As the bustling summer season kicks off, labor disputes have disrupted the flow of shipping in the United States. Members of the International Longshore and Warehouse Union have staged protests, resulting in congestion and delays at U.S. West Coast ports, as reported by CNBC. The average wait times for container vessels attempting to enter Los Angeles have soared to 36 hours, with service taking between two to five days. Some vessels have experienced delays of up to five days to enter the port, according to data from Marine Traffic. Labor shortages have also affected the ports of Oakland and Long Beach in California, while the port of Seattle temporarily ceased operations on June 10 due to labor disputes. Anchorage Port Spokesman Jim Jager highlighted the potential impact on shipments from Alaska to the continental U.S., stating that any disruptions in the Seattle-Tacoma area would affect Alaska significantly, as reported by Alaska Public Media. Although global shipping traffic remains lower compared to the previous year, it has surpassed pre-pandemic levels, according to FreightWaves. However, the labor disputes in the U.S. pose a threat to this progress. Rolf Habben Jansen, CEO of Hapag-Lloyd, expressed his hope for swift resolution in the labor contract negotiations, emphasizing that unrest during the peak season would be detrimental to everyone involved.
The delays caused by labor-related issues are leading companies to reconsider shipping to the U.S. West Coast, as stated by Jonathan Gold, Vice President for Supply Chain at the National Retail Federal, in an interview with FreightWaves. He warned that if labor and management cannot reach an agreement and operate efficiently, retailers will have no choice but to redirect their cargo to East Coast and Gulf Coast gateways. However, the situation may be further compounded by a drought in Panama, resulting in decreased water levels in the Panama Canal. Consequently, container ships are compelled to reduce their loads to avoid grounding. Shipping companies are facing higher fees and load restrictions, leading to planned price increases for routes utilizing the canal.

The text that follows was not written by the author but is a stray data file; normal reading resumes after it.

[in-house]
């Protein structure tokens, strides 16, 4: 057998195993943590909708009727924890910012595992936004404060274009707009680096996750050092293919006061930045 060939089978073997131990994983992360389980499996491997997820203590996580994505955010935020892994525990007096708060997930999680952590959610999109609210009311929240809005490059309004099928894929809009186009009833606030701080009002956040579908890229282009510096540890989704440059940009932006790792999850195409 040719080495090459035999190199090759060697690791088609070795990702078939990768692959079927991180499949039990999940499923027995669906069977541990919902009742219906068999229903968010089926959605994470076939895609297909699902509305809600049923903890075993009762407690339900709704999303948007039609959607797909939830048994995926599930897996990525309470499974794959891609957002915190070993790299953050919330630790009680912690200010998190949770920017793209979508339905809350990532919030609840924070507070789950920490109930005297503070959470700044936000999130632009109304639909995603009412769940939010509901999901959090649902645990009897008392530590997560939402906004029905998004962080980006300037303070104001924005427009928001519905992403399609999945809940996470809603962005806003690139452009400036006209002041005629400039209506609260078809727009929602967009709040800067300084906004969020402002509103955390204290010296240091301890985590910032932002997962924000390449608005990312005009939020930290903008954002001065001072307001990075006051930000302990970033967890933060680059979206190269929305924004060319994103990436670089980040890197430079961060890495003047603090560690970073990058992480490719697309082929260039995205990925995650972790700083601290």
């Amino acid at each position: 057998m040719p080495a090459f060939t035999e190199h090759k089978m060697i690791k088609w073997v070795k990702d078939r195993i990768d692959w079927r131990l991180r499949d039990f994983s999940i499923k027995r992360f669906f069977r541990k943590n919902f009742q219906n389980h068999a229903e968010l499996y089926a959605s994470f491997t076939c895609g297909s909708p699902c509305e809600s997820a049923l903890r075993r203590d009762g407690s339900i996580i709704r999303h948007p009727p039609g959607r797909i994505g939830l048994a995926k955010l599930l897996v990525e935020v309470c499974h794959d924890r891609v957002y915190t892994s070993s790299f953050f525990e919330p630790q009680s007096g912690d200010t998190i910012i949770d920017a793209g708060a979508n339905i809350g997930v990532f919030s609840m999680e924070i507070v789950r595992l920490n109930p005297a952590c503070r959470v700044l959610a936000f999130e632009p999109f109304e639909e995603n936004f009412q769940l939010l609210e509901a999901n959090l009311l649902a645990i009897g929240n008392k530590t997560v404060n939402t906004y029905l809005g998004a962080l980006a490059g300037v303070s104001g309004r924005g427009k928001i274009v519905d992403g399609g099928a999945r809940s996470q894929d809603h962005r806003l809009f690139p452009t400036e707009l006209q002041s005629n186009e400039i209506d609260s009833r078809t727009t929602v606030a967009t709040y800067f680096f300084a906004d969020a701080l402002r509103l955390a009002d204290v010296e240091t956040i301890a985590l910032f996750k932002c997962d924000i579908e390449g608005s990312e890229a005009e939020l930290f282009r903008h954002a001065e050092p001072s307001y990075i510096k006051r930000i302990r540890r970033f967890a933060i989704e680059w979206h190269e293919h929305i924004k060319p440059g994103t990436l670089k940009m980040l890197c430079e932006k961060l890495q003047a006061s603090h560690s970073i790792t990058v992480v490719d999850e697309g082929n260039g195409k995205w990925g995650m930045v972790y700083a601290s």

Labor disputes are not limited to the United States but also affecting shipping in Europe, with strikes in France and walkouts in the port of Hamburg, Germany causing service delays in May. Despite these challenges, the average price for shipping a 40-foot container from Europe has dropped to its lowest point since before the Covid-19 pandemic, currently standing at USD 1,400 (EUR 1,292). Intense price competition has driven rates down, with larger freight forwarders offering below-market rates to eliminate competition, according to Container xChange, a shipping logistics and data firm. Container xChange CEO Christian Roeloffs highlighted the disturbances in both the U.S. and Eurozone markets, leading to a significant loss in consumer confidence and creating a ripple effect. The industry, which witnessed pent-up demand in late 2021, is now anticipating a subdued demand comeback in the forthcoming peak season. Roeloffs noted that due to the supply-demand imbalance and dampened demand, global shipping rates have not increased significantly despite the logistical challenges. Amidst these challenges, the Middle East offers a bright spot in the global shipping sector. Ports across the region have seen an increase in container traffic. Saudi Arabia experienced a 13.3 percent rise in container throughput in April 2023 compared to the previous year, with the number of 20-foot equivalent units (TEU) reaching 681,663, according to the Saudi Ports Authority. Qatar’s major ports, including Hamad, Doha, and Al Ruwais, witnessed a collective 114 percent increase in container throughput in April year-over-year, with TEU traffic reaching 249,866 MT.
Source: www.seafoodsource.com / Bhavana Scalia-Bruce